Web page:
The most important essence of a current football transfer should not be about the current value but more about making a future market realisable.
In the words of one of football’s most powerful agent, Mino Raiola, “You have to go to the club that needs you. And the player has to need the club in return.”
PREMIUM TIMES reviews five Nigerian players who must make the right decisions about potential transfers.
Chukwueze justifies the hype but needs wisdom
The hype about Samuel Chukwueze is real. If there were doubters, a good showing in Egypt would have dispelled that. The AFCON bronze medallist was on Tuesday, July 30, revealed as one of the 50 youngsters to watch in world football by UEFA’s official website, with a worth of about $33 million. Titled: 50 for the future: UEFA.com’s ones to watch in 2019/20; Chukwueze, 20 was described as a “Precocious winger with UEFA Europa League experience; the Nigeria Football Federation’s young player of the year for 2017/18.”
Should the young man stay with Villarreal and continue to clock up the minutes or move to a higher-placed side and bide his time?
Onyekuru must find a ‘home’
Henry Onyekuru’s potential is undoubted but having yet to find a ‘home’ and not just a house, he must not allow the projected to become the desired.
With Moise Kean on Everton’s doorsteps, the 22-year-old Nigerian needs to make the important decision that may make or mar his future market value. Valued at $14.5 million by Transfermarkt.com, Sky Sports is reporting interest from Ligue 1’s Monaco. But would that be his best move?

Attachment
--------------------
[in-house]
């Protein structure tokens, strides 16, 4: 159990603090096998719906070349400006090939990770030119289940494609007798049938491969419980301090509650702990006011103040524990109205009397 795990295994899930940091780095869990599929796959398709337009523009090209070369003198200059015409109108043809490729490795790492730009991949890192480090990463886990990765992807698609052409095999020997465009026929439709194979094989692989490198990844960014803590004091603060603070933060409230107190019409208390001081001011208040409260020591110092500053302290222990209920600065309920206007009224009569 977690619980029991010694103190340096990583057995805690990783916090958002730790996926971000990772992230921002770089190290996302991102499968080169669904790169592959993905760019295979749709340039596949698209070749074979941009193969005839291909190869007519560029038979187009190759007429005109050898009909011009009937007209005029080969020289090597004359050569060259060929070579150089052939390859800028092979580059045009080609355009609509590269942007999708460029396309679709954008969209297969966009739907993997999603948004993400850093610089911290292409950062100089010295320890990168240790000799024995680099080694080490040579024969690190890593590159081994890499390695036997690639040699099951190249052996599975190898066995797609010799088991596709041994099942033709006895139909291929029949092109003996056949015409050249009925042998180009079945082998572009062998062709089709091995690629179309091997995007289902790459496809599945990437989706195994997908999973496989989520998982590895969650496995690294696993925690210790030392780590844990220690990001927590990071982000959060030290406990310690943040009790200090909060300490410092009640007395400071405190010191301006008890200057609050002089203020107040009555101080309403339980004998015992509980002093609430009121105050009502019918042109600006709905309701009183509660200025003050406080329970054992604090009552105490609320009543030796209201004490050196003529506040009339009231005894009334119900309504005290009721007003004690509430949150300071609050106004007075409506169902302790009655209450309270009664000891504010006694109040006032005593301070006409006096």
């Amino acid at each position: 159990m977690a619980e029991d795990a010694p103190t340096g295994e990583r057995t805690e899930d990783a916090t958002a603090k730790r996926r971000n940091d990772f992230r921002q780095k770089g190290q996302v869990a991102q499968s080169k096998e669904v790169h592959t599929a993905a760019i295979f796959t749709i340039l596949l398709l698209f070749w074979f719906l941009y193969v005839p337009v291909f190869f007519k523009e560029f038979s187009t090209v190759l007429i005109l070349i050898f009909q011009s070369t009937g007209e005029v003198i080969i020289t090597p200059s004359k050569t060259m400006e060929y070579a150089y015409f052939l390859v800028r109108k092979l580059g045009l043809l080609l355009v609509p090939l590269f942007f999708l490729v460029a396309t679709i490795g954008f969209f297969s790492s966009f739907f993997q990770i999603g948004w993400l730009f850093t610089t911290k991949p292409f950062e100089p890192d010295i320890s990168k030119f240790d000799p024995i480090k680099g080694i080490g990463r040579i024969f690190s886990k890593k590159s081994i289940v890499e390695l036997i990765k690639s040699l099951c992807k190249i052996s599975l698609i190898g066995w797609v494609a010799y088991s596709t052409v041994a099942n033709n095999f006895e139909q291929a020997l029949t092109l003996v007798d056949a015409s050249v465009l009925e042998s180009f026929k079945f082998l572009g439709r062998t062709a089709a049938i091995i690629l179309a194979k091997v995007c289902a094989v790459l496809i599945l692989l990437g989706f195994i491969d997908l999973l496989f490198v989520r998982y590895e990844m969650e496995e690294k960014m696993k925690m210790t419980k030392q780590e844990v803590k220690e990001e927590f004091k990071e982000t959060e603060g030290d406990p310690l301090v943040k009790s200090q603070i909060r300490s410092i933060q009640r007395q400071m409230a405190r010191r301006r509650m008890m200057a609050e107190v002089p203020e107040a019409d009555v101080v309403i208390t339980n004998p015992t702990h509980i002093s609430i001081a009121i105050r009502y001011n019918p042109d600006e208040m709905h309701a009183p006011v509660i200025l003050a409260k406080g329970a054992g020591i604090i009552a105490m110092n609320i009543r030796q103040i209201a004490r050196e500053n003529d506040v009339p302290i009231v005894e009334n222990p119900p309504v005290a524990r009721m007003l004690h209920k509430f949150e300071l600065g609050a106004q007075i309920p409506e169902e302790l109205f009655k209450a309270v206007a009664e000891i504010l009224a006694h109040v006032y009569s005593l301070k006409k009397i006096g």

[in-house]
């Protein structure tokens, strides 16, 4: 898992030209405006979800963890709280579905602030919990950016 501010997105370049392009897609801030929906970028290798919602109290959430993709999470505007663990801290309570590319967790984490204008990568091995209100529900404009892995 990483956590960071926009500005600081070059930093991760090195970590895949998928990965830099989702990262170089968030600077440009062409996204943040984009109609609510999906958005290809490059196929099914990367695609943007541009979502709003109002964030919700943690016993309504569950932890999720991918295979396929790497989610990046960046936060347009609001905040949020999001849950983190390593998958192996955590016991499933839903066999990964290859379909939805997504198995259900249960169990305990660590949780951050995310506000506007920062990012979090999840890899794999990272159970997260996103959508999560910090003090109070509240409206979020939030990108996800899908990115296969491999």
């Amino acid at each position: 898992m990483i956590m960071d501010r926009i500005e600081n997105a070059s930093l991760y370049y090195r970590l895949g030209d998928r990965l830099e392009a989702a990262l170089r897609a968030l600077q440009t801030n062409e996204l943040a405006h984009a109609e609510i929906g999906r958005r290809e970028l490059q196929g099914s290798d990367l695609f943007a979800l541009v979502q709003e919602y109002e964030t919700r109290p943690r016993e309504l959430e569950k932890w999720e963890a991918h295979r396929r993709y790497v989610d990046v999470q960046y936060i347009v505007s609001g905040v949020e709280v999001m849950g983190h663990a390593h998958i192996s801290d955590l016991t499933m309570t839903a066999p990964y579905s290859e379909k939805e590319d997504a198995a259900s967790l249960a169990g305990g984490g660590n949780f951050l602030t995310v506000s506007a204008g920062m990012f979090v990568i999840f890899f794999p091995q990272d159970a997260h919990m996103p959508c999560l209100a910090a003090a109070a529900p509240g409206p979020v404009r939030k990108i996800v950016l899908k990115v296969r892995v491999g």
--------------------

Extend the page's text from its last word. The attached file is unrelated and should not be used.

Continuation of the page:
Onyekuru cost Everton $8.5 million from KAS Eupen in 2017, but could not get a work permit to play in the English Premier League. The French League is a step higher than the Turkish League though the pay may not be better. Onyekuru must now make the decision on what would birth a better future for his nascent career.
Omeruo must break loose of Chelsea
The 25-year-old defender is running out of time to find a good nurturing club for his undoubted talents, but time is running out.
The setup at Chelsea should realistically give him a fighting chance, considering the transfer ban, as he can be justifiably compared than the likes of Andreas Christensen and Fikayo Tomori.
In an interview with Brila FM, Omeruo stated his preference for La Liga.
“I love La Liga because it compliments me. I think it’s the best league for me and would love to continue in Spain but Chelsea have the final say. They have to reach an agreement. Hopefully, it happens, but if not, we see what happens.”
Omeruo needs a final say on where he must play to fulfill his latent skills and it cannot be a seventh loan spell from Stamford Bridge.
Osimhen must grab his stage now
Ligue 1 is proving to be a good calling port for some young Nigerians after some very good performances in Belgium. And it is here that Victor Osimhen must prove that his showings at the U-17 World Cup in 2015. With an already sour spell at VFL Wolfsburg, he cannot afford another mistake at Lille – though the French side has proved a veritable ground to grow for Nigerians like Osaze Odemwingie and Vincent Enyeama. After 20 goals in 36 matches for Charleroi in Belgium, – Lille must be better.
Collins must choose between prestige and money
Will it be better playing for a just-promoted Bundesliga side than for a Europa League team from Turkey? That is the crux of the decision that has to be made by Jamilu Collins in the next days as rumours swirl that Besiktas want him. After helping Paderborn gain promotion and helping the Super Eagles to third place at AFCON, how far ahead should the left-back look? Sure, his take-home will be better in Turkey with less tax, but will his overall game improve especially as he has at least two transfers left in his career?
One wisdom pill for these players is to work harder than any other player at whatever team they finally join. They have the skill set but they must make their minds up so much that they will not settle for being second best.